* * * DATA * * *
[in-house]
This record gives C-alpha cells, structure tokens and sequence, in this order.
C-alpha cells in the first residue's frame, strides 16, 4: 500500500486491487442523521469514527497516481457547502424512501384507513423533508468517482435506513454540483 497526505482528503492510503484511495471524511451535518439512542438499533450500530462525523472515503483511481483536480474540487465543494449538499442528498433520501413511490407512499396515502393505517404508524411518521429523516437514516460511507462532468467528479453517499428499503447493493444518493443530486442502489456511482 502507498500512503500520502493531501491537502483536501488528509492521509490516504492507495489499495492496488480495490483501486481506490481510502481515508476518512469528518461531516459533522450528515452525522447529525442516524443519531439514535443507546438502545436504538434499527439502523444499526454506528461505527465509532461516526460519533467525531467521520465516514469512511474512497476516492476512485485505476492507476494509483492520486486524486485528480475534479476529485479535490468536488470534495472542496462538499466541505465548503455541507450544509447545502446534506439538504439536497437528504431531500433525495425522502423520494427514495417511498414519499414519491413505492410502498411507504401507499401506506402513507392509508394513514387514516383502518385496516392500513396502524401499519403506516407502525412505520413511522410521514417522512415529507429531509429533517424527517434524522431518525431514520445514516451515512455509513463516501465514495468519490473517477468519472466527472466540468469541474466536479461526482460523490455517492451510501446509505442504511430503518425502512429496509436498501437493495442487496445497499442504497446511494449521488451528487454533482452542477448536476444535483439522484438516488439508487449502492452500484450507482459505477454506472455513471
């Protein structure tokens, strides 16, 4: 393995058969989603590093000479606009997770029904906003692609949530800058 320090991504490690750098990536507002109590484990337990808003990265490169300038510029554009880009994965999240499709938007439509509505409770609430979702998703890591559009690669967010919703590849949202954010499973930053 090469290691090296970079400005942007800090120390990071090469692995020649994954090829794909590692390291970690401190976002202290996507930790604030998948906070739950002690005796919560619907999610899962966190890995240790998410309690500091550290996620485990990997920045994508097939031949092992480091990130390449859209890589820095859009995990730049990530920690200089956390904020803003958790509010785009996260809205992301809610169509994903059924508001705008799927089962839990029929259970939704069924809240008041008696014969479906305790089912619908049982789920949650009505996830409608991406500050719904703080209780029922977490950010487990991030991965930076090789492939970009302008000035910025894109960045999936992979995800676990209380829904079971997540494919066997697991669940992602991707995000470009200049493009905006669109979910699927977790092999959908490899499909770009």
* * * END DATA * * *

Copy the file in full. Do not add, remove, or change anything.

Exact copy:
[in-house]
This record gives C-alpha cells, structure tokens and sequence, in this order.
C-alpha cells in the first residue's frame, strides 16, 4: 500500500486491487442523521469514527497516481457547502424512501384507513423533508468517482435506513454540483 497526505482528503492510503484511495471524511451535518439512542438499533450500530462525523472515503483511481483536480474540487465543494449538499442528498433520501413511490407512499396515502393505517404508524411518521429523516437514516460511507462532468467528479453517499428499503447493493444518493443530486442502489456511482 502507498500512503500520502493531501491537502483536501488528509492521509490516504492507495489499495492496488480495490483501486481506490481510502481515508476518512469528518461531516459533522450528515452525522447529525442516524443519531439514535443507546438502545436504538434499527439502523444499526454506528461505527465509532461516526460519533467525531467521520465516514469512511474512497476516492476512485485505476492507476494509483492520486486524486485528480475534479476529485479535490468536488470534495472542496462538499466541505465548503455541507450544509447545502446534506439538504439536497437528504431531500433525495425522502423520494427514495417511498414519499414519491413505492410502498411507504401507499401506506402513507392509508394513514387514516383502518385496516392500513396502524401499519403506516407502525412505520413511522410521514417522512415529507429531509429533517424527517434524522431518525431514520445514516451515512455509513463516501465514495468519490473517477468519472466527472466540468469541474466536479461526482460523490455517492451510501446509505442504511430503518425502512429496509436498501437493495442487496445497499442504497446511494449521488451528487454533482452542477448536476444535483439522484438516488439508487449502492452500484450507482459505477454506472455513471
């Protein structure tokens, strides 16, 4: 393995058969989603590093000479606009997770029904906003692609949530800058 320090991504490690750098990536507002109590484990337990808003990265490169300038510029554009880009994965999240499709938007439509509505409770609430979702998703890591559009690669967010919703590849949202954010499973930053 090469290691090296970079400005942007800090120390990071090469692995020649994954090829794909590692390291970690401190976002202290996507930790604030998948906070739950002690005796919560619907999610899962966190890995240790998410309690500091550290996620485990990997920045994508097939031949092992480091990130390449859209890589820095859009995990730049990530920690200089956390904020803003958790509010785009996260809205992301809610169509994903059924508001705008799927089962839990029929259970939704069924809240008041008696014969479906305790089912619908049982789920949650009505996830409608991406500050719904703080209780029922977490950010487990991030991965930076090789492939970009302008000035910025894109960045999936992979995800676990209380829904079971997540494919066997697991669940992602991707995000470009200049493009905006669109979910699927977790092999959908490899499909770009």